Inequality in India: What’s the Real Story?CEO of Oxfam, India
For the third year running, the World Economic Forum’s Global Risks Report 2016 has found “severe income disparity” to be one of the top global risks in the coming decade. A growing body of evidence has also demonstrated that economic inequality is associated with a range of health and social problems, such as mental illness and violent crime. This is true across both rich and poor countries. Inequality hurts everyone.
Oxfam believes that this sharp rise in inequality in many countries around the world is damaging, and that countries need to make an effort to curb it. Rising inequality will lead to slower poverty reduction, undermine the sustainability of economic growth, compound the inequalities between men and women, and drive inequalities in health, education and life chances.
Case Study: Inequality in India
India is suddenly in the news for all the wrong reasons. It is now hitting the headlines as one of the most unequal countries in the world, whether one measures inequality on the basis of income or wealth.
So how unequal is India? As the economist Branko Milanovic says: “The question is simple, the answer is not.” Based on the new India Human Development Survey (IHDS), which provides data on income inequality for the first time, India scores a level of income equality lower than Russia, the U.S., China and Brazil, and more egalitarian than only South Africa.
Inequality in Numbers
According to a report by the Johannesburg-based company New World Wealth, India is the second-most unequal country globally, with millionaires controlling 54 percent of its wealth. With a total individual wealth of $5,600 billion, it’s among the 10 richest countries in the world – and yet the average Indian is relatively poor.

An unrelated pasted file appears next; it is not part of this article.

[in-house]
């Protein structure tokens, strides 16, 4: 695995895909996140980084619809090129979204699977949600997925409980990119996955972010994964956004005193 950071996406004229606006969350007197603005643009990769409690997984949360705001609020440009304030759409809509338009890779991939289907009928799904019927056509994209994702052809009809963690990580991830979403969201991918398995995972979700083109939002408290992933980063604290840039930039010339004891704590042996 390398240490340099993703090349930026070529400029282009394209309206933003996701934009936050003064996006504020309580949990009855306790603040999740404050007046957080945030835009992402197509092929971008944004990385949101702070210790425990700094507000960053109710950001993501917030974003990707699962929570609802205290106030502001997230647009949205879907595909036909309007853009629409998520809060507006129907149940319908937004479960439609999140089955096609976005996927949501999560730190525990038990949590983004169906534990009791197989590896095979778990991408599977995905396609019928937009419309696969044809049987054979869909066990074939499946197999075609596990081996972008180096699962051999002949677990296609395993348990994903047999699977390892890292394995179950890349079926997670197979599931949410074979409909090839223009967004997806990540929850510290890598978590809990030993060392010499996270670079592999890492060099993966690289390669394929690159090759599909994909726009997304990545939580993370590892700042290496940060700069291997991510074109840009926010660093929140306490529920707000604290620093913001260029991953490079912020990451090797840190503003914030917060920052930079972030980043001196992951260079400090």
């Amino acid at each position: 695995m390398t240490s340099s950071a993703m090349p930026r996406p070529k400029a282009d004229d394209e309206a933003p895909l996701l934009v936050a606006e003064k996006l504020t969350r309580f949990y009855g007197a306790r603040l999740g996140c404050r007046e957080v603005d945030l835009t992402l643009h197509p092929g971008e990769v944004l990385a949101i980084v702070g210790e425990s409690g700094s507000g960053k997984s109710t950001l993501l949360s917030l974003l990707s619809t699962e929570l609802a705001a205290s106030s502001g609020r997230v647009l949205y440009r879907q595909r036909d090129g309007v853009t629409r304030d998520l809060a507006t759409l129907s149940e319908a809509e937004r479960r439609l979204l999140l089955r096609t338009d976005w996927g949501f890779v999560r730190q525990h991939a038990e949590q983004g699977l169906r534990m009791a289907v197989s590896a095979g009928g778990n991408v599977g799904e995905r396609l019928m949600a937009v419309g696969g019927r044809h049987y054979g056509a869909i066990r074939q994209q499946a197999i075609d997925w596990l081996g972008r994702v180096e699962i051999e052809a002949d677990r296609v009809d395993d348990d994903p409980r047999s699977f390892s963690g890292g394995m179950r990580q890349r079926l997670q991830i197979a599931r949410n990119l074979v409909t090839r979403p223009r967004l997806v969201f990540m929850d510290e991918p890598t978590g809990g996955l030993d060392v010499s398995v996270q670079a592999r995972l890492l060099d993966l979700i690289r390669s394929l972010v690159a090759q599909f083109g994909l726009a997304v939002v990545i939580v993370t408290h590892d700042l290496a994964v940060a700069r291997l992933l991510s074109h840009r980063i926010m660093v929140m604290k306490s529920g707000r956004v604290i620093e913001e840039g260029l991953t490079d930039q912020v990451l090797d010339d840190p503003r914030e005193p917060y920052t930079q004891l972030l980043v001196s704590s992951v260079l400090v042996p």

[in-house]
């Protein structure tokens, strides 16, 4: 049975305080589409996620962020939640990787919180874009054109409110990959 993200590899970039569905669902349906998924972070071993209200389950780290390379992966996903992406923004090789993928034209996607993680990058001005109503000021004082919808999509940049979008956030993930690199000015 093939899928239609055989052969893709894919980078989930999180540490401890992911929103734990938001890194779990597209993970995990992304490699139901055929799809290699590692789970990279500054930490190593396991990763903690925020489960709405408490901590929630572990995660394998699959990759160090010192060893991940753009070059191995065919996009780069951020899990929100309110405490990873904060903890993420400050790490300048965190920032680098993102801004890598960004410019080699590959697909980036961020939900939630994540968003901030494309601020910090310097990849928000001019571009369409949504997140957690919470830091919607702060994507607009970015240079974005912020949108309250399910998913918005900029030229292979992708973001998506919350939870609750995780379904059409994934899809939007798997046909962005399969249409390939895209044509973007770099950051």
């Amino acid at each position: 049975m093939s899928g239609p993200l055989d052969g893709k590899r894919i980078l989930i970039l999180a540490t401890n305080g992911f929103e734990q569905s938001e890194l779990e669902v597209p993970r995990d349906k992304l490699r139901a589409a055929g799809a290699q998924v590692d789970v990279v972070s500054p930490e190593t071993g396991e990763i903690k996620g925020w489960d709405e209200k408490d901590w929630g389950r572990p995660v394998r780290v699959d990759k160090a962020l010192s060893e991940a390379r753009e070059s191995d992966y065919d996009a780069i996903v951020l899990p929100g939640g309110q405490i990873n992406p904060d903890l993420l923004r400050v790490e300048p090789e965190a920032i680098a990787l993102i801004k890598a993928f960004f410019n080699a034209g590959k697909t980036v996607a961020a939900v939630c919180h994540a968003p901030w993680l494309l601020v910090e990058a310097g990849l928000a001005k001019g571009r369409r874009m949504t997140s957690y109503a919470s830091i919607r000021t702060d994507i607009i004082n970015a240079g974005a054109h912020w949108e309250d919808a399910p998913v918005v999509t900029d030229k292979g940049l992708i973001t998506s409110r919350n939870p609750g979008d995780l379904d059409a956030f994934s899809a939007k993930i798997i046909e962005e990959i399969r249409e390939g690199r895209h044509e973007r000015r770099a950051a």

Compare this with Japan, the most equal country in the world, where according to the report millionaires control only 22 percent of total wealth.
India is the second-most unequal country globally, with millionaires controlling 54 percent of its wealth.
In India, the richest 1 percent own 53 percent of the country’s wealth, according to the latest data from Credit Suisse. The richest 5 percent own 68.6 percent, while the top 10 percent have 76.3 percent. At the other end of the pyramid, the poorer half jostles for a mere 4.1 percent of national wealth.
What’s more, things are getting better for the rich. The Credit Suisse data shows that India’s richest 1 percent owned just 36.8 percent of the country’s wealth in 2000, while the share of the top 10 percent was 65.9 percent. Since then they have steadily increased their share of the pie. The share of the top 1 percent now exceeds 50 percent.
This is far ahead of the U.S., where the richest 1 percent own 37.3 percent of total wealth. But India’s finest still have a long way to go before they match Russia, where the top 1 percent own a stupendous 70.3 percent of the country’s wealth.
What Can be Done to Reduce Inequality?